Even the beefiest chapters eventually have to end, both in writing and in life.
This past week, I signed my name on the bottom of my DD-214 and walked off my ship for the very last time. So many thoughts have been fighting for supremacy in my head, but it is impossible to define the experience in terms of any one.
My military career began, in a way, ten years ago. I admitted to my parents that I was interested in enlisting in the military. This was somewhat of a shock to everyone, who had no idea that bookish, delicate Nora had been harboring these ideas. It was kind of a pipe dream, though, and I figured I wasn’t really cut out for it—I couldn’t do a single push-up, after all. But my parents encouraged me that if I really wanted to, I could try. And so I researched my options, decided on the Navy, and waited impatiently for my 17th birthday so I could enlist.
My dad had some other ideas. He was much more in favor of the whole idea than my mom, but he envisioned me as an officer. That was completely different than my plan of doing one enlistment and then going to college. I wasn’t feeling ready yet to go to college. I was a stellar student, but I was still struggling with the idea of what I wanted to do. Plus I hate telling people what to do! But my dad wanted me to at least look into it, and so I scheduled an interview with the ROTC recruiter. I was offered an on-the-spot scholarship from him, and I began to revise my plans. Maybe I could go to college first. Being an officer would definitely have perks and better prepare me for life afterwards (I had dreams of a political career at that point). I applied to colleges and picked out Boston University.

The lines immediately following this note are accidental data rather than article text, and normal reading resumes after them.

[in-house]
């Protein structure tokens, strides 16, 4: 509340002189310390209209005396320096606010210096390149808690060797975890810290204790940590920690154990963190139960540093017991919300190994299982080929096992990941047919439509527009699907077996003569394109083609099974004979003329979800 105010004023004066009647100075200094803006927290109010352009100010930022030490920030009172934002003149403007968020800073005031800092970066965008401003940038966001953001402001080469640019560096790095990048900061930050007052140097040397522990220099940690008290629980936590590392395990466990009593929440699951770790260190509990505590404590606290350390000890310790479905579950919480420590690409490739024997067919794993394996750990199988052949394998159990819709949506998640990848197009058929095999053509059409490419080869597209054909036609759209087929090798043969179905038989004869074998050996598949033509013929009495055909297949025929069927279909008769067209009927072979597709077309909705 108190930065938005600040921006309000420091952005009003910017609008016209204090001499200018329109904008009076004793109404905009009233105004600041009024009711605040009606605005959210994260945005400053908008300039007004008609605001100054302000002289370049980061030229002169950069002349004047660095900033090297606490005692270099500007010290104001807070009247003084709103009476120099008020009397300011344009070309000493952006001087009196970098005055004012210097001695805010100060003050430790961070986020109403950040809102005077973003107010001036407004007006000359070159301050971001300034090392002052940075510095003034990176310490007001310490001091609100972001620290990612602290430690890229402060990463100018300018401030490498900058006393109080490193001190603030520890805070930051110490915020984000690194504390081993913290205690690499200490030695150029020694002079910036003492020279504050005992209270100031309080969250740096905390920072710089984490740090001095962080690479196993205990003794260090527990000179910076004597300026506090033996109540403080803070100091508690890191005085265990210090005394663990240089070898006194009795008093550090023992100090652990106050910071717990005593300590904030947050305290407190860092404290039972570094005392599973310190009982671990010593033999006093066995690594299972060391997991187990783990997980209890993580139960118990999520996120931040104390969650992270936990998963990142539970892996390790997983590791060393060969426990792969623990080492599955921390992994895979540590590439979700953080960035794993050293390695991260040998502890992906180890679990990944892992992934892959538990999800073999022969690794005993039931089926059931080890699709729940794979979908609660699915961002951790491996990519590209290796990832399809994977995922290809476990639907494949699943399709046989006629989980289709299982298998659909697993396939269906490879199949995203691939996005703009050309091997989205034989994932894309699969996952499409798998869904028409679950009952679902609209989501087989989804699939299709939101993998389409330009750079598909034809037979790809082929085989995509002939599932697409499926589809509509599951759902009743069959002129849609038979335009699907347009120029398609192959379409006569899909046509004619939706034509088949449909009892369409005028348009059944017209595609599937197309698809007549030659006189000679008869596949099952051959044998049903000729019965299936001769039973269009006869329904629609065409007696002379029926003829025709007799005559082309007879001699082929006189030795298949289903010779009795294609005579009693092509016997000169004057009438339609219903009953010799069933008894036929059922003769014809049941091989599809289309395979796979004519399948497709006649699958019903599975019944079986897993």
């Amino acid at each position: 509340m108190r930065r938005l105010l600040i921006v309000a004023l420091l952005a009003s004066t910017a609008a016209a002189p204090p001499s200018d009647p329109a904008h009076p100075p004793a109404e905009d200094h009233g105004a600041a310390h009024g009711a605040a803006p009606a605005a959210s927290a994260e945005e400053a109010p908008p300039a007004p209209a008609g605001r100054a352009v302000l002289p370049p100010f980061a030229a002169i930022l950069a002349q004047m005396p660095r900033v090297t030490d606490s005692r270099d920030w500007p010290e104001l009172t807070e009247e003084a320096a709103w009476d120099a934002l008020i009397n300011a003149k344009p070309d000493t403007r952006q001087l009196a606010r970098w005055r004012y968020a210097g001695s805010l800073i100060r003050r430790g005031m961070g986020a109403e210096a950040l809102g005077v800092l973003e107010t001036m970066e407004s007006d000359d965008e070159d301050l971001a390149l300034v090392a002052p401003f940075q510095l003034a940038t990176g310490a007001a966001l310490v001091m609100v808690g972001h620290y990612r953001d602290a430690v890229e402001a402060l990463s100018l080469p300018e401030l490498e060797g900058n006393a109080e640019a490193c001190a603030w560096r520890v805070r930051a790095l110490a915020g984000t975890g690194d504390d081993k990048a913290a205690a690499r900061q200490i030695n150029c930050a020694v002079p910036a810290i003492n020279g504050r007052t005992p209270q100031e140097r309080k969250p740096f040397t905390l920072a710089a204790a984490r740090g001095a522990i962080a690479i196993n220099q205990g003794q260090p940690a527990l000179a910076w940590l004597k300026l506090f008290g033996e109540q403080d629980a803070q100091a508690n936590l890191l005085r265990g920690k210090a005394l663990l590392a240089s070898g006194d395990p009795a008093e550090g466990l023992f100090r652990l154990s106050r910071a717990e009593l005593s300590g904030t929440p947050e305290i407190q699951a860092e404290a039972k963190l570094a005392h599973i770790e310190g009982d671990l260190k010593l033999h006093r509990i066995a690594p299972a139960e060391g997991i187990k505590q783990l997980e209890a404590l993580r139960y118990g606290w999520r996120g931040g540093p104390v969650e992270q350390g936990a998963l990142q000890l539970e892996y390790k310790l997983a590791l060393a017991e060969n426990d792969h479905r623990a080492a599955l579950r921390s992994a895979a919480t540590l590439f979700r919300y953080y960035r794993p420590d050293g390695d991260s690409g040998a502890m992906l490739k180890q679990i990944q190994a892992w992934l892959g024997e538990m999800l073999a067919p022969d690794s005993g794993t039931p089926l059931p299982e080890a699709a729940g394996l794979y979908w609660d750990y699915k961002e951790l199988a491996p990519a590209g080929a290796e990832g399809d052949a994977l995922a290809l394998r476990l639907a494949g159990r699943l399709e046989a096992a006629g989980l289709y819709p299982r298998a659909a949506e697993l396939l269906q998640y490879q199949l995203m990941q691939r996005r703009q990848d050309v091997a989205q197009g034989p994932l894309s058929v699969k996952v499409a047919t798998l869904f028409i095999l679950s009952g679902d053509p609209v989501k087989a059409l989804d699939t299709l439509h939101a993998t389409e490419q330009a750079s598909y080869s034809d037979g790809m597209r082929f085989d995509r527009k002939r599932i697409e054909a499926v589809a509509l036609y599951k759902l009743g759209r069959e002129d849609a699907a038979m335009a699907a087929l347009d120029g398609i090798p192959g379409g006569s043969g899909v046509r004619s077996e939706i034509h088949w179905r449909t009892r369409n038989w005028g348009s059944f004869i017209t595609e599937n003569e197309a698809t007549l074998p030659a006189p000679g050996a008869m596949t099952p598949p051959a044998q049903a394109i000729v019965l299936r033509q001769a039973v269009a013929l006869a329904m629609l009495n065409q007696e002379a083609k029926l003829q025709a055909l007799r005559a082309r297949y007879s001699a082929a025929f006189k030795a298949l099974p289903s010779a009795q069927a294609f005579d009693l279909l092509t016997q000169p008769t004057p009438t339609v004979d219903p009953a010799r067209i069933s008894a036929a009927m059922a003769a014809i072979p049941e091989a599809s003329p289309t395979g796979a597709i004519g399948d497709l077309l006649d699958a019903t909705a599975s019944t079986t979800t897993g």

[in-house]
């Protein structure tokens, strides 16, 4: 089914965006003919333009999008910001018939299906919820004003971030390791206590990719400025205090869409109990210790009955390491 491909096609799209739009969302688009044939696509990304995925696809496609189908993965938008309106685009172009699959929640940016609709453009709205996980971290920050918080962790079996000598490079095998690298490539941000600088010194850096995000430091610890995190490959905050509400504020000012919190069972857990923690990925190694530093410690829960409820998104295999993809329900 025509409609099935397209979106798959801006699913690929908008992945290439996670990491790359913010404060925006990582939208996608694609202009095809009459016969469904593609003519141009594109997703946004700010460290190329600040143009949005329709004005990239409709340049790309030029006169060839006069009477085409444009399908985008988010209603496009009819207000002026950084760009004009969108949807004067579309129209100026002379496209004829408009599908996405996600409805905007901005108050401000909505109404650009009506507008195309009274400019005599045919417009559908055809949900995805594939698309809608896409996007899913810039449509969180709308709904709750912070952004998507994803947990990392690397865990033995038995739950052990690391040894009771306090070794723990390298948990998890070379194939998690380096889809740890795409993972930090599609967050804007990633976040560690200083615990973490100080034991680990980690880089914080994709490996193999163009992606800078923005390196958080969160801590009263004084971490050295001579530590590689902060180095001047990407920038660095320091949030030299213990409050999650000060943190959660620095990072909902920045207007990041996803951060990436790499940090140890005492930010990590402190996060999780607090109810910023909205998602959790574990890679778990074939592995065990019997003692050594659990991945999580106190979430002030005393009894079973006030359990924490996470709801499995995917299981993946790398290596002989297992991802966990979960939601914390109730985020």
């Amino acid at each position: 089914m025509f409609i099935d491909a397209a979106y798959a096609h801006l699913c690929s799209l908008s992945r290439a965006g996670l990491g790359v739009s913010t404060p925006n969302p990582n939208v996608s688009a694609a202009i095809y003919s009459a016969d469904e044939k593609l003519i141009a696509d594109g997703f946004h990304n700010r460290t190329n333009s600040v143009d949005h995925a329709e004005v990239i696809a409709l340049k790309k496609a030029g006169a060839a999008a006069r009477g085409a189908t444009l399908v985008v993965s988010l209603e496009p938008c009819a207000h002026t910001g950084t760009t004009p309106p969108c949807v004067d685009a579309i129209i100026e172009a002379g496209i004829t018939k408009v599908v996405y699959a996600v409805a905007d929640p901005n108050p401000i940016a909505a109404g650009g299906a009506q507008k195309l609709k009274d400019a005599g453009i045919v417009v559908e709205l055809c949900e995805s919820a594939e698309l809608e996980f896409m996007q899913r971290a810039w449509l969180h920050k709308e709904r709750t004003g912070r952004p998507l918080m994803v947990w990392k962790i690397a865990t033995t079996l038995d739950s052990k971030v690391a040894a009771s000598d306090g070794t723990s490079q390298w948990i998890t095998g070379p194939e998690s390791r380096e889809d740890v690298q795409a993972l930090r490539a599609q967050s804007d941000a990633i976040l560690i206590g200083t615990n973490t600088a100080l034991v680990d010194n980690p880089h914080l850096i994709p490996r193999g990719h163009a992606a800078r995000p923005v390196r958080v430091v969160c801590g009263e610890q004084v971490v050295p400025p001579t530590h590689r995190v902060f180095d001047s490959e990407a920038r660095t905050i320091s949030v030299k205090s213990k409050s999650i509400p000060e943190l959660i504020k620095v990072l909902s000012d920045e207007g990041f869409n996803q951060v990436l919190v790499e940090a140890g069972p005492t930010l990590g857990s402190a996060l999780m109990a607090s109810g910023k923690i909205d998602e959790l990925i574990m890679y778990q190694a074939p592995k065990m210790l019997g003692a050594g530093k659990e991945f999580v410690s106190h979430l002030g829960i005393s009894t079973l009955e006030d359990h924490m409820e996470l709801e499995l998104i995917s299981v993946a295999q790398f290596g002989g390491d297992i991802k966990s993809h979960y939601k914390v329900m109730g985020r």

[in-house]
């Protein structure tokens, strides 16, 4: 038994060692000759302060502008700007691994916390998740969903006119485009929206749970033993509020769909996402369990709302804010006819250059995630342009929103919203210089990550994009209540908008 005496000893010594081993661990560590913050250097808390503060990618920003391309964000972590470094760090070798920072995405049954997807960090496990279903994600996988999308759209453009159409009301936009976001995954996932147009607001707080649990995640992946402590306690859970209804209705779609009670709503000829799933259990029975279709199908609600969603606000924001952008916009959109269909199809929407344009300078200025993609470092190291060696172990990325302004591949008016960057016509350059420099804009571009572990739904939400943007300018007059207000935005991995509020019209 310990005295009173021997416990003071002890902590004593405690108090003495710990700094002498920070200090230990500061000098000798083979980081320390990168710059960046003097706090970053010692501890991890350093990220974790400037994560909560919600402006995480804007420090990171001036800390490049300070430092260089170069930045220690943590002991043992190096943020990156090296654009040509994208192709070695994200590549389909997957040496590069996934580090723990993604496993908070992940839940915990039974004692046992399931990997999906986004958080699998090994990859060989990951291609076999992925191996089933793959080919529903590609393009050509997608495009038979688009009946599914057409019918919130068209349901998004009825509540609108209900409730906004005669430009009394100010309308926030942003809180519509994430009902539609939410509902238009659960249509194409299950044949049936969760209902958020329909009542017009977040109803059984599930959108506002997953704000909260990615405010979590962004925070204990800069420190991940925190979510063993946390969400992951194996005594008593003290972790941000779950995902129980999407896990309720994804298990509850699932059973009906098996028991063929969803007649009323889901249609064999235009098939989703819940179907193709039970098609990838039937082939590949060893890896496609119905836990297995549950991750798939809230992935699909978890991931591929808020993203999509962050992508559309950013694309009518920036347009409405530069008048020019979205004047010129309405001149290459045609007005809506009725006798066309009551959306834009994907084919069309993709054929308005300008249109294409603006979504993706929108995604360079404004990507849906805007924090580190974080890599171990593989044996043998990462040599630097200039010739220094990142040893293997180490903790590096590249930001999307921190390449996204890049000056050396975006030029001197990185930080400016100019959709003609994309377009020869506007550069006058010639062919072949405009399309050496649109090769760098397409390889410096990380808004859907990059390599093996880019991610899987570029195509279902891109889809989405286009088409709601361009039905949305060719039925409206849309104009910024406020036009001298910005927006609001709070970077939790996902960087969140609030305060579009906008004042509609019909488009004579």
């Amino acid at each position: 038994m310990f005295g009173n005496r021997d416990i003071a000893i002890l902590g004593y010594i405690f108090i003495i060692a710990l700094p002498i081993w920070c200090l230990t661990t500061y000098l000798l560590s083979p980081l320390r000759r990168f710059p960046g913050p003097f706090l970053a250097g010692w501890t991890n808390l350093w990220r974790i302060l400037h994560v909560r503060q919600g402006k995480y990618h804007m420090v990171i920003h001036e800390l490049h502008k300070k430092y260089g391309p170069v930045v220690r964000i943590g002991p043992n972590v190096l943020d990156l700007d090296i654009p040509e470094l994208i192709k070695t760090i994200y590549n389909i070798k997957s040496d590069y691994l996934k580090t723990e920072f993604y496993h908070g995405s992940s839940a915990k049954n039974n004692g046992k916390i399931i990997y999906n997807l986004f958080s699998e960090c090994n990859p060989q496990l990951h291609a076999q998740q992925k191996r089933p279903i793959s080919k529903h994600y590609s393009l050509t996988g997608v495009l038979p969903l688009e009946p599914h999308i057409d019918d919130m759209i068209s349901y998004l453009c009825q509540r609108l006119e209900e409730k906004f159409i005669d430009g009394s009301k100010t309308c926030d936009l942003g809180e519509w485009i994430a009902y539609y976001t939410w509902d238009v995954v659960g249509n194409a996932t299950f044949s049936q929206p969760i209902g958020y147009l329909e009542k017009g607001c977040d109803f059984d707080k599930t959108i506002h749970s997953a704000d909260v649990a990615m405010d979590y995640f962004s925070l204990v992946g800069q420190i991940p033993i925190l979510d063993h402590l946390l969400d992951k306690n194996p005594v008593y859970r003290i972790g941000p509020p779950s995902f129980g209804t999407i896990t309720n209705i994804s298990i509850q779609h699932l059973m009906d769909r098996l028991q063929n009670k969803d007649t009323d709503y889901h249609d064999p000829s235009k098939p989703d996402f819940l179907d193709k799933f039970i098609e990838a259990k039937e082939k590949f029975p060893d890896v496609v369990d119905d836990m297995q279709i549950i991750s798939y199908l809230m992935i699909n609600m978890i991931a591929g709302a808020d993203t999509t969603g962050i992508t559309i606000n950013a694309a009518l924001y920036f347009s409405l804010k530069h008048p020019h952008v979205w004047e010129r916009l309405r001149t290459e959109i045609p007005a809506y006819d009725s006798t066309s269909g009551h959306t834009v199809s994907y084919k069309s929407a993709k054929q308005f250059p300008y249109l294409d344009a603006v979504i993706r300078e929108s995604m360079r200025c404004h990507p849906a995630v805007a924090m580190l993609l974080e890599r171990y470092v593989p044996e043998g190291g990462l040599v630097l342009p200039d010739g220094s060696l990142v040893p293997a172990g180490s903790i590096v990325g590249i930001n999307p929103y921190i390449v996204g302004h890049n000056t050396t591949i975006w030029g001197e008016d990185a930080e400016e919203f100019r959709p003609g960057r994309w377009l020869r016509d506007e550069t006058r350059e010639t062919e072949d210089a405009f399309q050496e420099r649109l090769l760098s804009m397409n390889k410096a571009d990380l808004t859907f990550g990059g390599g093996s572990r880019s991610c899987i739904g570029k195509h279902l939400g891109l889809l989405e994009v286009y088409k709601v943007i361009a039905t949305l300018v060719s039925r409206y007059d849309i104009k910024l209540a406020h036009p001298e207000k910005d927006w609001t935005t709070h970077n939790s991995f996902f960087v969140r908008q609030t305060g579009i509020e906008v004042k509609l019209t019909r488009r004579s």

At the same time, I had a friend who was applying to service academies. He teased me about “only” doing ROTC, so I applied to USNA to prove that I could get in. I was accepted, but I still planned on doing ROTC. Except there was a hiccup with my paperwork, and I ended up on the waitlist for BU’s ROTC unit. I remember sitting on the stairs of my house, crying. My life was over. I had no options. I wasn’t cut out for USNA. But my dad talked me down, encouraged me that I could do it, and I sent in my acceptance to USNA. (About a week before I was to report, I got notified that the issue had been resolved and there was room for me at BU’s unit. Too late!)
On June 29, 2005, I stood in the hot sun of Tecumseh Court and swore in to the United States Navy as a Midshipman. I was 17 years old.
Now, 9 years later, my service is completed. I’m 26 and still have no idea what I want to be when I grow up (politics is definitely out!). It’s scary, standing on the edge of a whole new chapter. Staring at a blank page of life, hoping I’ll find the right way to fill it up. But there must be new chapters, and my book is far from done.